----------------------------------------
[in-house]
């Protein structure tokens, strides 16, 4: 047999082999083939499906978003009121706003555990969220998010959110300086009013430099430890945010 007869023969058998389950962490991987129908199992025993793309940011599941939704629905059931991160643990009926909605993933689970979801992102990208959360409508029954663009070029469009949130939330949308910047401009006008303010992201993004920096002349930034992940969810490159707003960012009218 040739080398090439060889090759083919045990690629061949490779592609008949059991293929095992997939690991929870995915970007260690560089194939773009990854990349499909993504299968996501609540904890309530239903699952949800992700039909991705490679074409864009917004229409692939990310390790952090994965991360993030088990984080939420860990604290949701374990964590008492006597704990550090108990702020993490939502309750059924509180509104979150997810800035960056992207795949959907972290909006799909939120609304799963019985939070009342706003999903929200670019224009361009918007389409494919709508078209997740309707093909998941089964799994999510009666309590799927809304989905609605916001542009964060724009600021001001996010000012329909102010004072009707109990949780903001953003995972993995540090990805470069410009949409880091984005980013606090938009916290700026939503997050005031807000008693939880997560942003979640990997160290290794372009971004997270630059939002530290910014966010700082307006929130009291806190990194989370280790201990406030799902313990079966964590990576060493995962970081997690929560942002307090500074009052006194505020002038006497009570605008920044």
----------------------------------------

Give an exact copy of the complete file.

[in-house]
């Protein structure tokens, strides 16, 4: 047999082999083939499906978003009121706003555990969220998010959110300086009013430099430890945010 007869023969058998389950962490991987129908199992025993793309940011599941939704629905059931991160643990009926909605993933689970979801992102990208959360409508029954663009070029469009949130939330949308910047401009006008303010992201993004920096002349930034992940969810490159707003960012009218 040739080398090439060889090759083919045990690629061949490779592609008949059991293929095992997939690991929870995915970007260690560089194939773009990854990349499909993504299968996501609540904890309530239903699952949800992700039909991705490679074409864009917004229409692939990310390790952090994965991360993030088990984080939420860990604290949701374990964590008492006597704990550090108990702020993490939502309750059924509180509104979150997810800035960056992207795949959907972290909006799909939120609304799963019985939070009342706003999903929200670019224009361009918007389409494919709508078209997740309707093909998941089964799994999510009666309590799927809304989905609605916001542009964060724009600021001001996010000012329909102010004072009707109990949780903001953003995972993995540090990805470069410009949409880091984005980013606090938009916290700026939503997050005031807000008693939880997560942003979640990997160290290794372009971004997270630059939002530290910014966010700082307006929130009291806190990194989370280790201990406030799902313990079966964590990576060493995962970081997690929560942002307090500074009052006194505020002038006497009570605008920044």